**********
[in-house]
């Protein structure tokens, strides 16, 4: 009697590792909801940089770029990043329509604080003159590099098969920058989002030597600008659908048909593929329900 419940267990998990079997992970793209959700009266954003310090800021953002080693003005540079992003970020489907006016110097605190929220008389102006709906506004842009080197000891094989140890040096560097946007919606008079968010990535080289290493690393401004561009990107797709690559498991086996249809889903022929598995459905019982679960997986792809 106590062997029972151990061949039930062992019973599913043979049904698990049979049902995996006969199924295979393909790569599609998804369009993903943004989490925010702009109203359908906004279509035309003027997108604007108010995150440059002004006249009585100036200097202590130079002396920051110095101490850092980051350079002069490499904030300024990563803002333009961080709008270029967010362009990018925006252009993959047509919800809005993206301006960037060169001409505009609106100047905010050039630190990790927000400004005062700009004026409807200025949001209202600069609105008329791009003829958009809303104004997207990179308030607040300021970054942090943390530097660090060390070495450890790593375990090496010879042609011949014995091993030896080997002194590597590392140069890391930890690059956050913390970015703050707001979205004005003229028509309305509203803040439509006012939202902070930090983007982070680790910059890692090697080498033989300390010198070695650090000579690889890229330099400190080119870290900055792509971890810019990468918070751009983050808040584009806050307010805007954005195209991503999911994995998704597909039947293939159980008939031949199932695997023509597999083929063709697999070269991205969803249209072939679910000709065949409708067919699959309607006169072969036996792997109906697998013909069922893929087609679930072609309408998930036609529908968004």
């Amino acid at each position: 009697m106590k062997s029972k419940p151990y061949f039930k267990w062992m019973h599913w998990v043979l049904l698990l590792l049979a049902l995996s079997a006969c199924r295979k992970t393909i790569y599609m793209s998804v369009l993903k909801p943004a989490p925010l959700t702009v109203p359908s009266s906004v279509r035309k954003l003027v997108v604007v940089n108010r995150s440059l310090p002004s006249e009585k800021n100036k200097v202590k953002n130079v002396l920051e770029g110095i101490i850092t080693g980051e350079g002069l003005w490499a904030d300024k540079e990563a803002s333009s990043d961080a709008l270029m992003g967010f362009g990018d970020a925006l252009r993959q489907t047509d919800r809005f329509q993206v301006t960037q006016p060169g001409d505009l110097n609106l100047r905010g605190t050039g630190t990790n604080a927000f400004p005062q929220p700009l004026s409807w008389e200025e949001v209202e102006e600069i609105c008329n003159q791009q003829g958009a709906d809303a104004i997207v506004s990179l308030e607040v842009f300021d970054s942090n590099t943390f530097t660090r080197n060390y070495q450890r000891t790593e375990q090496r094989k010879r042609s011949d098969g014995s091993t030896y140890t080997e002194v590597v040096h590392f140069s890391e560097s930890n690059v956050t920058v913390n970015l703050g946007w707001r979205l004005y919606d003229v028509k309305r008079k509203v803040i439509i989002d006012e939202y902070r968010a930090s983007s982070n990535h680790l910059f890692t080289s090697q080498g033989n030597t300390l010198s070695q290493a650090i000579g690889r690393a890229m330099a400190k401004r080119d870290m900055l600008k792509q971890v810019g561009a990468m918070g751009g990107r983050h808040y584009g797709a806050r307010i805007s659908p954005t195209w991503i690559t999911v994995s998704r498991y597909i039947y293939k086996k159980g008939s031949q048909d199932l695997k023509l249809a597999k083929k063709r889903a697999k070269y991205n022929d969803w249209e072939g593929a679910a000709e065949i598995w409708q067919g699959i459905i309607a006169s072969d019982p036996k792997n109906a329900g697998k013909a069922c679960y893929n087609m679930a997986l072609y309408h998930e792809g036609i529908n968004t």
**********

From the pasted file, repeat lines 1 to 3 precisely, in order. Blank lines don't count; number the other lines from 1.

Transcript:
[in-house]
């Protein structure tokens, strides 16, 4: 009697590792909801940089770029990043329509604080003159590099098969920058989002030597600008659908048909593929329900 419940267990998990079997992970793209959700009266954003310090800021953002080693003005540079992003970020489907006016110097605190929220008389102006709906506004842009080197000891094989140890040096560097946007919606008079968010990535080289290493690393401004561009990107797709690559498991086996249809889903022929598995459905019982679960997986792809 106590062997029972151990061949039930062992019973599913043979049904698990049979049902995996006969199924295979393909790569599609998804369009993903943004989490925010702009109203359908906004279509035309003027997108604007108010995150440059002004006249009585100036200097202590130079002396920051110095101490850092980051350079002069490499904030300024990563803002333009961080709008270029967010362009990018925006252009993959047509919800809005993206301006960037060169001409505009609106100047905010050039630190990790927000400004005062700009004026409807200025949001209202600069609105008329791009003829958009809303104004997207990179308030607040300021970054942090943390530097660090060390070495450890790593375990090496010879042609011949014995091993030896080997002194590597590392140069890391930890690059956050913390970015703050707001979205004005003229028509309305509203803040439509006012939202902070930090983007982070680790910059890692090697080498033989300390010198070695650090000579690889890229330099400190080119870290900055792509971890810019990468918070751009983050808040584009806050307010805007954005195209991503999911994995998704597909039947293939159980008939031949199932695997023509597999083929063709697999070269991205969803249209072939679910000709065949409708067919699959309607006169072969036996792997109906697998013909069922893929087609679930072609309408998930036609529908968004």
């Amino acid at each position: 009697m106590k062997s029972k419940p151990y061949f039930k267990w062992m019973h599913w998990v043979l049904l698990l590792l049979a049902l995996s079997a006969c199924r295979k992970t393909i790569y599609m793209s998804v369009l993903k909801p943004a989490p925010l959700t702009v109203p359908s009266s906004v279509r035309k954003l003027v997108v604007v940089n108010r995150s440059l310090p002004s006249e009585k800021n100036k200097v202590k953002n130079v002396l920051e770029g110095i101490i850092t080693g980051e350079g002069l003005w490499a904030d300024k540079e990563a803002s333009s990043d961080a709008l270029m992003g967010f362009g990018d970020a925006l252009r993959q489907t047509d919800r809005f329509q993206v301006t960037q006016p060169g001409d505009l110097n609106l100047r905010g605190t050039g630190t990790n604080a927000f400004p005062q929220p700009l004026s409807w008389e200025e949001v209202e102006e600069i609105c008329n003159q791009q003829g958009a709906d809303a104004i997207v506004s990179l308030e607040v842009f300021d970054s942090n590099t943390f530097t660090r080197n060390y070495q450890r000891t790593e375990q090496r094989k010879r042609s011949d098969g014995s091993t030896y140890t080997e002194v590597v040096h590392f140069s890391e560097s930890n690059v956050t920058v913390n970015l703050g946007w707001r979205l004005y919606d003229v028509k309305r008079k509203v803040i439509i989002d006012e939202y902070r968010a930090s983007s982070n990535h680790l910059f890692t080289s090697q080498g033989n030597t300390l010198s070695q290493a650090i000579g690889r690393a890229m330099a400190k401004r080119d870290m900055l600008k792509q971890v810019g561009a990468m918070g751009g990107r983050h808040y584009g797709a806050r307010i805007s659908p954005t195209w991503i690559t999911v994995s998704r498991y597909i039947y293939k086996k159980g008939s031949q048909d199932l695997k023509l249809a597999k083929k063709r889903a697999k070269y991205n022929d969803w249209e072939g593929a679910a000709e065949i598995w409708q067919g699959i459905i309607a006169s072969d019982p036996k792997n109906a329900g697998k013909a069922c679960y893929n087609m679930a997986l072609y309408h998930e792809g036609i529908n968004t």